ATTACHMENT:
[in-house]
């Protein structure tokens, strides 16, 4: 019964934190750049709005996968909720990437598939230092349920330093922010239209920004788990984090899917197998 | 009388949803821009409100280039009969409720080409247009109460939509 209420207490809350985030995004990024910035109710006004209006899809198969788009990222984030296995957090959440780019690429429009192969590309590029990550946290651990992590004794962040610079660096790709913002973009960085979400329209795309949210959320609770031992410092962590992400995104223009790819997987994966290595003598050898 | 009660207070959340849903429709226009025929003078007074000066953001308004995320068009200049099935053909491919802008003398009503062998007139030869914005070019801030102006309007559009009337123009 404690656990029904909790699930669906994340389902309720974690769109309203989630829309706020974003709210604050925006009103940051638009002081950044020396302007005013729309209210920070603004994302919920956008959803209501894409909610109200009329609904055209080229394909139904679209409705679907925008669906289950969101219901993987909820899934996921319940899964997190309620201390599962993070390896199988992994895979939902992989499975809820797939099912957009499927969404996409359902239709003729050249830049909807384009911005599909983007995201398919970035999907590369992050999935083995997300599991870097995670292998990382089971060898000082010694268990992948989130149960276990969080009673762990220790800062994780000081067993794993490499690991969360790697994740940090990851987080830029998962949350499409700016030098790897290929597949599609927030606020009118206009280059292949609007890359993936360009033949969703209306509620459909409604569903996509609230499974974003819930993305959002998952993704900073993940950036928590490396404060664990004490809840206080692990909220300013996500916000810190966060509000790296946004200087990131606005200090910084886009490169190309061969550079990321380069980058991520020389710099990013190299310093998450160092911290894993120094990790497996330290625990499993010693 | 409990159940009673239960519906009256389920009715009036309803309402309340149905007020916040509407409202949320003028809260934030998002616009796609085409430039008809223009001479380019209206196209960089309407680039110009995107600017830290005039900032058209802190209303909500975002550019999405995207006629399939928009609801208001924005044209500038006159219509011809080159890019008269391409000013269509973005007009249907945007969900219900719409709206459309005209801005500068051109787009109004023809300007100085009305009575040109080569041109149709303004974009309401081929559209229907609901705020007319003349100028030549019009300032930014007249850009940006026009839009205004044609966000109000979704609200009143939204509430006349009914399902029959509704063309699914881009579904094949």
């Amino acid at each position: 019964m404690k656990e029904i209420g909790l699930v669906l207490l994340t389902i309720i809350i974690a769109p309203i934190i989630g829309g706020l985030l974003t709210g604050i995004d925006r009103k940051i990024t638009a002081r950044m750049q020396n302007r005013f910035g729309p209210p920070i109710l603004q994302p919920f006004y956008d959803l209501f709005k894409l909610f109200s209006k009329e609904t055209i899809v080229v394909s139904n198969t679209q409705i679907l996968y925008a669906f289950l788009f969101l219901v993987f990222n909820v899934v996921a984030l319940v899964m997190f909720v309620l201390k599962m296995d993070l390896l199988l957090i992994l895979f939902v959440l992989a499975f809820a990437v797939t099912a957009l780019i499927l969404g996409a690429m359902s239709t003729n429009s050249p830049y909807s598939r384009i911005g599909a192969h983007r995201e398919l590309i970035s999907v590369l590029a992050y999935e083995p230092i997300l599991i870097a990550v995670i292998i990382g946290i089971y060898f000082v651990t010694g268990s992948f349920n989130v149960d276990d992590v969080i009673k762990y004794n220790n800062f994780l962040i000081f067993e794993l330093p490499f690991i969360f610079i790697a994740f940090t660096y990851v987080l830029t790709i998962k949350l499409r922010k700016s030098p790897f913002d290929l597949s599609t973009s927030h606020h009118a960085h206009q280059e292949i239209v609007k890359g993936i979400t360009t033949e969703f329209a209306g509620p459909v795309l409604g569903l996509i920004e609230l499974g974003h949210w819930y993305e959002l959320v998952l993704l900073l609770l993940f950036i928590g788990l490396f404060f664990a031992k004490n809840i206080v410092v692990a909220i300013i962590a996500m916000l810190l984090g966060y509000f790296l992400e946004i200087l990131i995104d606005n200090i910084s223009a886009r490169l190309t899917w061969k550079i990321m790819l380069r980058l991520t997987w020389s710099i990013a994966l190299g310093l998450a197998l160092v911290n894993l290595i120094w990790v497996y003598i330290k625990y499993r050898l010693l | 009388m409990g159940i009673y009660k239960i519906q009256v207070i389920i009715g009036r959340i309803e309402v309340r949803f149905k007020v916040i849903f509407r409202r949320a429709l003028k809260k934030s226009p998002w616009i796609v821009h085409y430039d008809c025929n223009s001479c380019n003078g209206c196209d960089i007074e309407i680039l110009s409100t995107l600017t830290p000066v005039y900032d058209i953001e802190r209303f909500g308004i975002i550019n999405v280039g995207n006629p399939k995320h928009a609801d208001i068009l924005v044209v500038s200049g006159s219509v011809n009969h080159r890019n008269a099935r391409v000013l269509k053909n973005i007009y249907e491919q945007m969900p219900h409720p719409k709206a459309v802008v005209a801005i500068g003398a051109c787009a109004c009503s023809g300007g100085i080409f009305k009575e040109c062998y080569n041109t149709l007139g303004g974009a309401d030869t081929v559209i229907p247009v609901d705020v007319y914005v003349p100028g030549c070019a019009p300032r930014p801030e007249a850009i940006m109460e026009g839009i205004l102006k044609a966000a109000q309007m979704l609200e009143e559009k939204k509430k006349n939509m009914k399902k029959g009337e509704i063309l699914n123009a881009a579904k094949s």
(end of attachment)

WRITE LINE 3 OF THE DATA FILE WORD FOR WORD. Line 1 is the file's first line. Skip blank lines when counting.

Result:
């Amino acid at each position: 019964m404690k656990e029904i209420g909790l699930v669906l207490l994340t389902i309720i809350i974690a769109p309203i934190i989630g829309g706020l985030l974003t709210g604050i995004d925006r009103k940051i990024t638009a002081r950044m750049q020396n302007r005013f910035g729309p209210p920070i109710l603004q994302p919920f006004y956008d959803l209501f709005k894409l909610f109200s209006k009329e609904t055209i899809v080229v394909s139904n198969t679209q409705i679907l996968y925008a669906f289950l788009f969101l219901v993987f990222n909820v899934v996921a984030l319940v899964m997190f909720v309620l201390k599962m296995d993070l390896l199988l957090i992994l895979f939902v959440l992989a499975f809820a990437v797939t099912a957009l780019i499927l969404g996409a690429m359902s239709t003729n429009s050249p830049y909807s598939r384009i911005g599909a192969h983007r995201e398919l590309i970035s999907v590369l590029a992050y999935e083995p230092i997300l599991i870097a990550v995670i292998i990382g946290i089971y060898f000082v651990t010694g268990s992948f349920n989130v149960d276990d992590v969080i009673k762990y004794n220790n800062f994780l962040i000081f067993e794993l330093p490499f690991i969360f610079i790697a994740f940090t660096y990851v987080l830029t790709i998962k949350l499409r922010k700016s030098p790897f913002d290929l597949s599609t973009s927030h606020h009118a960085h206009q280059e292949i239209v609007k890359g993936i979400t360009t033949e969703f329209a209306g509620p459909v795309l409604g569903l996509i920004e609230l499974g974003h949210w819930y993305e959002l959320v998952l993704l900073l609770l993940f950036i928590g788990l490396f404060f664990a031992k004490n809840i206080v410092v692990a909220i300013i962590a996500m916000l810190l984090g966060y509000f790296l992400e946004i200087l990131i995104d606005n200090i910084s223009a886009r490169l190309t899917w061969k550079i990321m790819l380069r980058l991520t997987w020389s710099i990013a994966l190299g310093l998450a197998l160092v911290n894993l290595i120094w990790v497996y003598i330290k625990y499993r050898l010693l | 009388m409990g159940i009673y009660k239960i519906q009256v207070i389920i009715g009036r959340i309803e309402v309340r949803f149905k007020v916040i849903f509407r409202r949320a429709l003028k809260k934030s226009p998002w616009i796609v821009h085409y430039d008809c025929n223009s001479c380019n003078g209206c196209d960089i007074e309407i680039l110009s409100t995107l600017t830290p000066v005039y900032d058209i953001e802190r209303f909500g308004i975002i550019n999405v280039g995207n006629p399939k995320h928009a609801d208001i068009l924005v044209v500038s200049g006159s219509v011809n009969h080159r890019n008269a099935r391409v000013l269509k053909n973005i007009y249907e491919q945007m969900p219900h409720p719409k709206a459309v802008v005209a801005i500068g003398a051109c787009a109004c009503s023809g300007g100085i080409f009305k009575e040109c062998y080569n041109t149709l007139g303004g974009a309401d030869t081929v559209i229907p247009v609901d705020v007319y914005v003349p100028g030549c070019a019009p300032r930014p801030e007249a850009i940006m109460e026009g839009i205004l102006k044609a966000a109000q309007m979704l609200e009143e559009k939204k509430k006349n939509m009914k399902k029959g009337e509704i063309l699914n123009a881009a579904k094949s």